If you’re looking for a great holiday gift for a “no-knead” bread baking fan or for somebody who would like to make yeast bread but is a little intimidated, I have a suggestion. Give them a good bread baking pot, and, perhaps a copy of my popular Kneadlessly Simple bread book. Now in paperback, the book is very affordable, and so are a number of suitable pots on the market. Just remember that for nicely shaped boules, the pot should be around 8 1/2- to 9-inches in diameter and hold 3 to 3 1/2 quarts. In larger pots, the bread will spread out too much and yield an overly flat loaf.
I tested a lot of Dutch ovens and pots in the process of writing my Kneadlessly Simple cookbook: Cast iron, enamel-coated cast iron, enamel-coated carbon steel, anodized aluminum, stainless steel, and several oven-proof ceramic casseroles just to name some. (Only certain ceramic casseroles are safe for baking; see details on stoneware containers like the handsome one shown.) They all worked, even a light-weight very inexpensive ($20) stainless steel stewpot that I’d initially thought might be too flimsy.
So when people started asking which ones worked best it was easy to come up with advice. Here’s the same bread, my Crusty Cracked Wheat, baked in a plain cast iron pot (below) and in a blue enamel-coated cast iron Dutch oven (above) with a light interior. As is usually (but not always!) the case, the darker pot interior surface delivered deeper browning. My white very popular peasant-style no-knead pot bread is here. A pale ale crusty bread is here.
Tip: Even though dough doesn’t usually stick to pots, it can, and I’ve never found a way to predict which pots will have sticking problems in advance. If you’re not sure, head off trouble by simply spritzing the pot with non-stick spray just before you put in the dough. (If you grease the pot before you preheat it, it will smoke.)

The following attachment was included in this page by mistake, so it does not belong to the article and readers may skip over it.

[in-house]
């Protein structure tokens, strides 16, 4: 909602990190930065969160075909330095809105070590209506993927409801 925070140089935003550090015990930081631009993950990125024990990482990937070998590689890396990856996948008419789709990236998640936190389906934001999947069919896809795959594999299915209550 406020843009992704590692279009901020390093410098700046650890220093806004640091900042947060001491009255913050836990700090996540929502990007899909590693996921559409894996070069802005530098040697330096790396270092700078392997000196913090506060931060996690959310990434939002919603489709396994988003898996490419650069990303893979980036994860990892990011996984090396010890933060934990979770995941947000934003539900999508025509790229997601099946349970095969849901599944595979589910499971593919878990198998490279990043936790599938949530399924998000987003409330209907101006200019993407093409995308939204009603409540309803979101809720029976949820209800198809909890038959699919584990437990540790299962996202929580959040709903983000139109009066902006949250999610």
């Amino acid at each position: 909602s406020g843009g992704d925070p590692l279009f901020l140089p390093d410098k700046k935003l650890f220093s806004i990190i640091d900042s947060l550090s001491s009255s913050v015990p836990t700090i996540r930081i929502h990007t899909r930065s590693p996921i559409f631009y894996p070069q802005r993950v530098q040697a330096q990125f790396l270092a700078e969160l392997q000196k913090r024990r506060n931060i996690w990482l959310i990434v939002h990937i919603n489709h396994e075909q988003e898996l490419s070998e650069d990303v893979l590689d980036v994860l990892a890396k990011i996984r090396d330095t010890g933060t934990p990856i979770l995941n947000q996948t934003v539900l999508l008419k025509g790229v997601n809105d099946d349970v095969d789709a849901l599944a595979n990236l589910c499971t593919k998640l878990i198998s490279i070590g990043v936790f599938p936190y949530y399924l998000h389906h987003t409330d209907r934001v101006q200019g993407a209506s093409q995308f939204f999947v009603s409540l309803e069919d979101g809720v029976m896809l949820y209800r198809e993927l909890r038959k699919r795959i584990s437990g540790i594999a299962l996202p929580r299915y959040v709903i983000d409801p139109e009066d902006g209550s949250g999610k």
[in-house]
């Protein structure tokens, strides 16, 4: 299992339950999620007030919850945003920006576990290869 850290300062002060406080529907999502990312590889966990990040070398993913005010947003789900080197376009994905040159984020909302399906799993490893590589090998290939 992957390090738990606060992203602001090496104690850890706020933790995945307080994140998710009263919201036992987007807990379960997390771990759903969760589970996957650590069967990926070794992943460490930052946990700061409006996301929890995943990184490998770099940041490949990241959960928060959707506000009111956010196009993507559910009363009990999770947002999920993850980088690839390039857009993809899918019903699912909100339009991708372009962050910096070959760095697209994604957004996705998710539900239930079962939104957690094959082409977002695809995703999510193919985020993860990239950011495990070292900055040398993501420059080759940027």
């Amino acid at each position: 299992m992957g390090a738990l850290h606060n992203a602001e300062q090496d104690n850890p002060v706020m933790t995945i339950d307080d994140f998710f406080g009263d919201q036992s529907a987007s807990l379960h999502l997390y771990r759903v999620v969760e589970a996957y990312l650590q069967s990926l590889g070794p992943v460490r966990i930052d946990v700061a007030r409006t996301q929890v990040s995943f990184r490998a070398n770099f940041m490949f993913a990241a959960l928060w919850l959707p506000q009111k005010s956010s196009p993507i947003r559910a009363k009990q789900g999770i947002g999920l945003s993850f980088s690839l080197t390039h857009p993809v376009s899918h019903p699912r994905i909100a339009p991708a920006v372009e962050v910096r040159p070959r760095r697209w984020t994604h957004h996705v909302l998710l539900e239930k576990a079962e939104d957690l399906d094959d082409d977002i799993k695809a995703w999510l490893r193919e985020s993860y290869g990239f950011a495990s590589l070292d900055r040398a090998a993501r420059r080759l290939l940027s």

> Bigger Is Not Necessarily Better–Many pot bread recipes circulating around today call for pots that are larger than is optimum. Loaves calling for 1- to 1 1/4-pounds (3 to 4 cups) of flour will dome more and look better if baked in a 3 1/2 to 4 quart pot. (A 3-quart pot with a domed lid will work, too, as the dough can expand up into the top.) The 6-quart pot I’ve often seen called for results in loaves that flatten out too much, although, of course, they taste fine. (The recipe for the handsome “kneadless” Seeds-a-Plenty Wheat Boule shown below right is here.)
>Hot Enough for You?–Some pot bread recipes call for preheating the pot at high heat (450-500 degrees F), so be sure the knob or handle of the pot you choose is heat-tolerant. I’ve bought several great pots only to discover the knob or handle could only be heated to 400 F or so degrees. In one case, I just unscrewed the phenolic knob and replaced it with a brass one purchased at the hardware store. The preheating step means that pots made of glass and ceramic can be a risky proposition: They may crack or shatter when the cooler dough is dumped in. Skip them unless the manufacturer specifically says it’s safe go directly from freezer to oven.